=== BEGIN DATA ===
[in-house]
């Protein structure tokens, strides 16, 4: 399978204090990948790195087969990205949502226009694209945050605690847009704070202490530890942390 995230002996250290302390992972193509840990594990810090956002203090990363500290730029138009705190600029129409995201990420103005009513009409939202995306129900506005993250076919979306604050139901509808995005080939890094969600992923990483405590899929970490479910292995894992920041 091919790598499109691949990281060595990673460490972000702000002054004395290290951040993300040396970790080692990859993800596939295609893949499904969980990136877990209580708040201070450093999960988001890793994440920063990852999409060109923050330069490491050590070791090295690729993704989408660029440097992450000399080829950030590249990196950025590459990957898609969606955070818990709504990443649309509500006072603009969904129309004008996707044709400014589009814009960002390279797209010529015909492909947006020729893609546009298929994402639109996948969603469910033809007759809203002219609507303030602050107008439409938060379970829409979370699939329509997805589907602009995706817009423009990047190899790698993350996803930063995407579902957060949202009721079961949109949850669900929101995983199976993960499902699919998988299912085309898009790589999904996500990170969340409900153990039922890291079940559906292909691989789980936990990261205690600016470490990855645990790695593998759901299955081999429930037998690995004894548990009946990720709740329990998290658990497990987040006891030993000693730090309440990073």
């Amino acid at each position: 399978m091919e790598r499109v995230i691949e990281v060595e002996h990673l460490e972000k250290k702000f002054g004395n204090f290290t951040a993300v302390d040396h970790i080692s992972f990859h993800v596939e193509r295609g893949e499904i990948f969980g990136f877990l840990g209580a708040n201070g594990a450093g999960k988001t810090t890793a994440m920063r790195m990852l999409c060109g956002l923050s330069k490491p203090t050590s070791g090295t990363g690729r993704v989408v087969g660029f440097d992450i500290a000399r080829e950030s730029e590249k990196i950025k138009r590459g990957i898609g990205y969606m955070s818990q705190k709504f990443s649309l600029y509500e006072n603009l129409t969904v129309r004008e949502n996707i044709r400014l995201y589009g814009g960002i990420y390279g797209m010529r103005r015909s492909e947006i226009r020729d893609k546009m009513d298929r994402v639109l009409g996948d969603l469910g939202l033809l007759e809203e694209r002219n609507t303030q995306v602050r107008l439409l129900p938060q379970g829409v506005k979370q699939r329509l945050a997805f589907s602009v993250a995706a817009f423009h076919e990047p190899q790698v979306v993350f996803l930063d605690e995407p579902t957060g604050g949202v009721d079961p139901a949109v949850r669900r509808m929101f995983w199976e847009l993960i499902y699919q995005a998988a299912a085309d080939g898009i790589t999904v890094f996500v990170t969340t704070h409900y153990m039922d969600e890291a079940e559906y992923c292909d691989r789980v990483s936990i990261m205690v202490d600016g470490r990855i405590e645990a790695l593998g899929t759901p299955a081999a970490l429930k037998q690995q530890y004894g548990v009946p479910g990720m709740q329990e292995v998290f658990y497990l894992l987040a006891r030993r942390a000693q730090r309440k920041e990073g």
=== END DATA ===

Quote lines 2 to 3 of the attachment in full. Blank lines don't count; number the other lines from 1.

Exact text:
């Protein structure tokens, strides 16, 4: 399978204090990948790195087969990205949502226009694209945050605690847009704070202490530890942390 995230002996250290302390992972193509840990594990810090956002203090990363500290730029138009705190600029129409995201990420103005009513009409939202995306129900506005993250076919979306604050139901509808995005080939890094969600992923990483405590899929970490479910292995894992920041 091919790598499109691949990281060595990673460490972000702000002054004395290290951040993300040396970790080692990859993800596939295609893949499904969980990136877990209580708040201070450093999960988001890793994440920063990852999409060109923050330069490491050590070791090295690729993704989408660029440097992450000399080829950030590249990196950025590459990957898609969606955070818990709504990443649309509500006072603009969904129309004008996707044709400014589009814009960002390279797209010529015909492909947006020729893609546009298929994402639109996948969603469910033809007759809203002219609507303030602050107008439409938060379970829409979370699939329509997805589907602009995706817009423009990047190899790698993350996803930063995407579902957060949202009721079961949109949850669900929101995983199976993960499902699919998988299912085309898009790589999904996500990170969340409900153990039922890291079940559906292909691989789980936990990261205690600016470490990855645990790695593998759901299955081999429930037998690995004894548990009946990720709740329990998290658990497990987040006891030993000693730090309440990073």
């Amino acid at each position: 399978m091919e790598r499109v995230i691949e990281v060595e002996h990673l460490e972000k250290k702000f002054g004395n204090f290290t951040a993300v302390d040396h970790i080692s992972f990859h993800v596939e193509r295609g893949e499904i990948f969980g990136f877990l840990g209580a708040n201070g594990a450093g999960k988001t810090t890793a994440m920063r790195m990852l999409c060109g956002l923050s330069k490491p203090t050590s070791g090295t990363g690729r993704v989408v087969g660029f440097d992450i500290a000399r080829e950030s730029e590249k990196i950025k138009r590459g990957i898609g990205y969606m955070s818990q705190k709504f990443s649309l600029y509500e006072n603009l129409t969904v129309r004008e949502n996707i044709r400014l995201y589009g814009g960002i990420y390279g797209m010529r103005r015909s492909e947006i226009r020729d893609k546009m009513d298929r994402v639109l009409g996948d969603l469910g939202l033809l007759e809203e694209r002219n609507t303030q995306v602050r107008l439409l129900p938060q379970g829409v506005k979370q699939r329509l945050a997805f589907s602009v993250a995706a817009f423009h076919e990047p190899q790698v979306v993350f996803l930063d605690e995407p579902t957060g604050g949202v009721d079961p139901a949109v949850r669900r509808m929101f995983w199976e847009l993960i499902y699919q995005a998988a299912a085309d080939g898009i790589t999904v890094f996500v990170t969340t704070h409900y153990m039922d969600e890291a079940e559906y992923c292909d691989r789980v990483s936990i990261m205690v202490d600016g470490r990855i405590e645990a790695l593998g899929t759901p299955a081999a970490l429930k037998q690995q530890y004894g548990v009946p479910g990720m709740q329990e292995v998290f658990y497990l894992l987040a006891r030993r942390a000693q730090r309440k920041e990073g």